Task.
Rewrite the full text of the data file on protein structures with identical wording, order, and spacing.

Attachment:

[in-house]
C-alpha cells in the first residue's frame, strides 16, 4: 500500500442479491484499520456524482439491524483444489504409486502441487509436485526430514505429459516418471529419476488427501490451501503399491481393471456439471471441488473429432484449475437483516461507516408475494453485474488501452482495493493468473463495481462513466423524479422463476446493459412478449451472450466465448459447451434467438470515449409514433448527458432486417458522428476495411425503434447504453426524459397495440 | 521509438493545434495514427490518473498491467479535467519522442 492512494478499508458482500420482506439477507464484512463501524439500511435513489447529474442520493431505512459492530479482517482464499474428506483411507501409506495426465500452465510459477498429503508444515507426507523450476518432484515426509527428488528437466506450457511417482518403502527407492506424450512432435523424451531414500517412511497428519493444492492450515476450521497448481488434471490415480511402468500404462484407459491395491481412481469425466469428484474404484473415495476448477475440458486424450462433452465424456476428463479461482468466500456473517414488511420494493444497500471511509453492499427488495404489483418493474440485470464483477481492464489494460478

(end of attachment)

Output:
[in-house]
C-alpha cells in the first residue's frame, strides 16, 4: 500500500442479491484499520456524482439491524483444489504409486502441487509436485526430514505429459516418471529419476488427501490451501503399491481393471456439471471441488473429432484449475437483516461507516408475494453485474488501452482495493493468473463495481462513466423524479422463476446493459412478449451472450466465448459447451434467438470515449409514433448527458432486417458522428476495411425503434447504453426524459397495440 | 521509438493545434495514427490518473498491467479535467519522442 492512494478499508458482500420482506439477507464484512463501524439500511435513489447529474442520493431505512459492530479482517482464499474428506483411507501409506495426465500452465510459477498429503508444515507426507523450476518432484515426509527428488528437466506450457511417482518403502527407492506424450512432435523424451531414500517412511497428519493444492492450515476450521497448481488434471490415480511402468500404462484407459491395491481412481469425466469428484474404484473415495476448477475440458486424450462433452465424456476428463479461482468466500456473517414488511420494493444497500471511509453492499427488495404489483418493474440485470464483477481492464489494460478